Shinn, Asa (2)
Shinn, Asa an eminent Methodist Protestant minister, was born in New Jersey, May 3, 1781, of poor but honest Quaker parents. He received his education chiefly among the western hills of Virginia, became a Methodist at the age of eighteen, was requested to become an exhorter, and before his twentieth year was employed as a travelling preacher in the Methodist Episcopal Church, in which connection he continued over twenty-seven years. The fact that he never saw an English grammar or a clock until he entered upon his first circuit pictures his illiterate and inexperienced condition; yet such was his progress that in 1809 we find him by appointment in the city of Baltimore. He gave himself wholly to the work, utilized his opportunities as a student, and whether in season or out of season, in town or in country, in the woods or on horseback, his tireless mind was at work, until he became a theologian before whose logic and masterly delivery no foe of the truth could stand. In 1825 Mr. Shinn was transferred to the Pittsburgh Conference, and in 1829 withdrew from the Methodist Episcopal Church, helped to organize the Methodist Protestant Church, and at its first conference, which was held that year, in Ohio, he was elected president. He afterwards was the first president of the Pittsburgh Conference. In 1834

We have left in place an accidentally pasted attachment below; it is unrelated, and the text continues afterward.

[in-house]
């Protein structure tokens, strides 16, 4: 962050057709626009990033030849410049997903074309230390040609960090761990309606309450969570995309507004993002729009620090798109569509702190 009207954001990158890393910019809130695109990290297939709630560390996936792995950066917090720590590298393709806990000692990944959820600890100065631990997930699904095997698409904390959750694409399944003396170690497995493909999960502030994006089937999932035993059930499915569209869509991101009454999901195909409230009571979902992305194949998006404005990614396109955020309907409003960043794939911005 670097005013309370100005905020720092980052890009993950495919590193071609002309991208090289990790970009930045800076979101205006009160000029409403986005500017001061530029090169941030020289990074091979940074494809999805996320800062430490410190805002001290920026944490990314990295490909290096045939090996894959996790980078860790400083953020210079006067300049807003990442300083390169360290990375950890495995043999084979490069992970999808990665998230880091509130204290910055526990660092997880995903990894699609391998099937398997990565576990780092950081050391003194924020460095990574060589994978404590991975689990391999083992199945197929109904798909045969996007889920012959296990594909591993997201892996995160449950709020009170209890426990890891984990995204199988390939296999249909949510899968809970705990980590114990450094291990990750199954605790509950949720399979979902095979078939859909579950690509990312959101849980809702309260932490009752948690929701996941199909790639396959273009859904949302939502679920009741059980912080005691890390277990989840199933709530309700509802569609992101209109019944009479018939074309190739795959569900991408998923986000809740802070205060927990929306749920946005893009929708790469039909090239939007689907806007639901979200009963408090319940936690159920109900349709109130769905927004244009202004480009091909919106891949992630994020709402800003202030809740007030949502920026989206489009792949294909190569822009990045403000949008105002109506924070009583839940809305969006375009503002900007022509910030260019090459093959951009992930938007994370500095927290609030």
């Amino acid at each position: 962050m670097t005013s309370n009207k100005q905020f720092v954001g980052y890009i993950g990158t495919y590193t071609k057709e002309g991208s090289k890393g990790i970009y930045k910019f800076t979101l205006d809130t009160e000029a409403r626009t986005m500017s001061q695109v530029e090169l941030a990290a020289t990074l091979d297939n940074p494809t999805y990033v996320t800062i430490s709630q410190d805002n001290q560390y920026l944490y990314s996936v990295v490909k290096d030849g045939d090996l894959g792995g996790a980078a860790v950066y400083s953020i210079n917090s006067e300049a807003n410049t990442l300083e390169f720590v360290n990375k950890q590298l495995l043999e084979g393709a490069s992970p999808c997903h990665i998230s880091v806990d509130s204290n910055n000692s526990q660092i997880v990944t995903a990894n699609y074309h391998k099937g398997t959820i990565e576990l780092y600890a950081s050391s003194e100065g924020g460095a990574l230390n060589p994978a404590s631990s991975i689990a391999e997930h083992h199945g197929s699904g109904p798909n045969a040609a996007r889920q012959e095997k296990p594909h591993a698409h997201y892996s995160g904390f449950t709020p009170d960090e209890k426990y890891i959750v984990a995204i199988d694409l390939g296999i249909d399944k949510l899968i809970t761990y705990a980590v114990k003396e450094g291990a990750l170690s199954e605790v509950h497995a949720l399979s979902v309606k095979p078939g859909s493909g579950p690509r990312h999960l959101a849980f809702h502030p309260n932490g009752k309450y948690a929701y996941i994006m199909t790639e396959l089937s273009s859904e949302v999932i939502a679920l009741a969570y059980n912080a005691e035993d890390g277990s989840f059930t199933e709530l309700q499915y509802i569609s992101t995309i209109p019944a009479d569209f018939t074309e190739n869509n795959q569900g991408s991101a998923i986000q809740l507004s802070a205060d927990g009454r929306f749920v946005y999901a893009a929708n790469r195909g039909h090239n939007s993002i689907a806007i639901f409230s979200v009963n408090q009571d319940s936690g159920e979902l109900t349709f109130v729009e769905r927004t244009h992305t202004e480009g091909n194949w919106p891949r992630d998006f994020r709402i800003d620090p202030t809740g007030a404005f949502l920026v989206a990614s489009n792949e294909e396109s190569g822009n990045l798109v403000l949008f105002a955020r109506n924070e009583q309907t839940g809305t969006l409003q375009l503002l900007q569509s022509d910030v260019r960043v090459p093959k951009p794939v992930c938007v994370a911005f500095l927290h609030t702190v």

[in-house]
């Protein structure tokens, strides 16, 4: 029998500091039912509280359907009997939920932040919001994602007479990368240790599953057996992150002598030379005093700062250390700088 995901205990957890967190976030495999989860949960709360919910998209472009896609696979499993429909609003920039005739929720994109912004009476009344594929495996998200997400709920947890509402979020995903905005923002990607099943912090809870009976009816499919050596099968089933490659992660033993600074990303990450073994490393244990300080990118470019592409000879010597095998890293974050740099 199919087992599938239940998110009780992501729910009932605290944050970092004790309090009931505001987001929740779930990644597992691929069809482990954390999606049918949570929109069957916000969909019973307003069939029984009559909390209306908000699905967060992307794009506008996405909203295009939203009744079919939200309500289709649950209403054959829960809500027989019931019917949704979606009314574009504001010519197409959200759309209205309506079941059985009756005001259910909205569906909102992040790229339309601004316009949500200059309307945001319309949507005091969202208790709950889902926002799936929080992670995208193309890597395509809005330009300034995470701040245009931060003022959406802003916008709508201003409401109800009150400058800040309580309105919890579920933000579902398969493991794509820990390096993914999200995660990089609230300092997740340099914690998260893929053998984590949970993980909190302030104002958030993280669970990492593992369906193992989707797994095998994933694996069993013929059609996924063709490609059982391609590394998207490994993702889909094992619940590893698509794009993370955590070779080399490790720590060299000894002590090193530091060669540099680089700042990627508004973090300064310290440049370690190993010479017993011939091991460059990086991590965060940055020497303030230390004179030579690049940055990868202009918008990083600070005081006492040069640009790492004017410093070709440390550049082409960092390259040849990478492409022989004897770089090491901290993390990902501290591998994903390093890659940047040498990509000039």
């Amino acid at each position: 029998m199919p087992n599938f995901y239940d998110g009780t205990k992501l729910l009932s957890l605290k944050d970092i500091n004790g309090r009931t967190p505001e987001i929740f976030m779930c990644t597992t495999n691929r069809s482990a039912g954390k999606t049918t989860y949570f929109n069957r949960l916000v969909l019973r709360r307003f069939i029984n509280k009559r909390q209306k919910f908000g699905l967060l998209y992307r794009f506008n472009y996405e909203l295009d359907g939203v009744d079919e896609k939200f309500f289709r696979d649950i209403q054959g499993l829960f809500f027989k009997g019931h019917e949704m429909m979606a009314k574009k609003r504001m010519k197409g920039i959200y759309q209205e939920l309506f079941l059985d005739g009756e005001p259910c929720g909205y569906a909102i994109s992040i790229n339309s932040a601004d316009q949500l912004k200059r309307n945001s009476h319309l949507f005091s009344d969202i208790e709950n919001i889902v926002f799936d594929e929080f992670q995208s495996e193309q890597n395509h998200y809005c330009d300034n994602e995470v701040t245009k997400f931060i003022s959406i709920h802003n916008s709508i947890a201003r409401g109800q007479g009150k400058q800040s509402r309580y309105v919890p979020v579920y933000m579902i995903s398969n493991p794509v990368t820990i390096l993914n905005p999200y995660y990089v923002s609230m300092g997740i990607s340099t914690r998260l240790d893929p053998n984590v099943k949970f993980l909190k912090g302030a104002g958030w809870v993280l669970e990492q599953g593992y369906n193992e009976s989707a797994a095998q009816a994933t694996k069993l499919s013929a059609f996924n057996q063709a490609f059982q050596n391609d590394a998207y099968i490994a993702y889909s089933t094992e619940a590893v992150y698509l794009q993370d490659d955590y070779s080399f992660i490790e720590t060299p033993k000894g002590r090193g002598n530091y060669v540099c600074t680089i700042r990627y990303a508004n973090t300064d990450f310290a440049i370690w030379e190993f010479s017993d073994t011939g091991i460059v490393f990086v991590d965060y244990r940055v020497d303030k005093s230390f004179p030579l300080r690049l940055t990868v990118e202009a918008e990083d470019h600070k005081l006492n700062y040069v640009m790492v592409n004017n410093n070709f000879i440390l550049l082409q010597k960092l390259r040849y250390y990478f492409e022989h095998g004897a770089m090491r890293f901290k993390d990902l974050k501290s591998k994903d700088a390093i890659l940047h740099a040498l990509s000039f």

he was elected editor of the Methodist Protestant, and served two years. When a young man Mr. Shinn experienced an accidental fracture of his skull, which, because of improper surgical attention, caused his insanity in old age, and he was removed to Brattleboro (Vermont) Lunatic Asylum, where he died, February 11, 1833. Mr. Shinn produced two theological works: The Plan of Salvation, and The Benevolence and Rectitude of the Supreme Being; they evince great logical power, piety of heart, and loyalty to Christ. See Bassett, Hist. of the M.E. Church, page 325.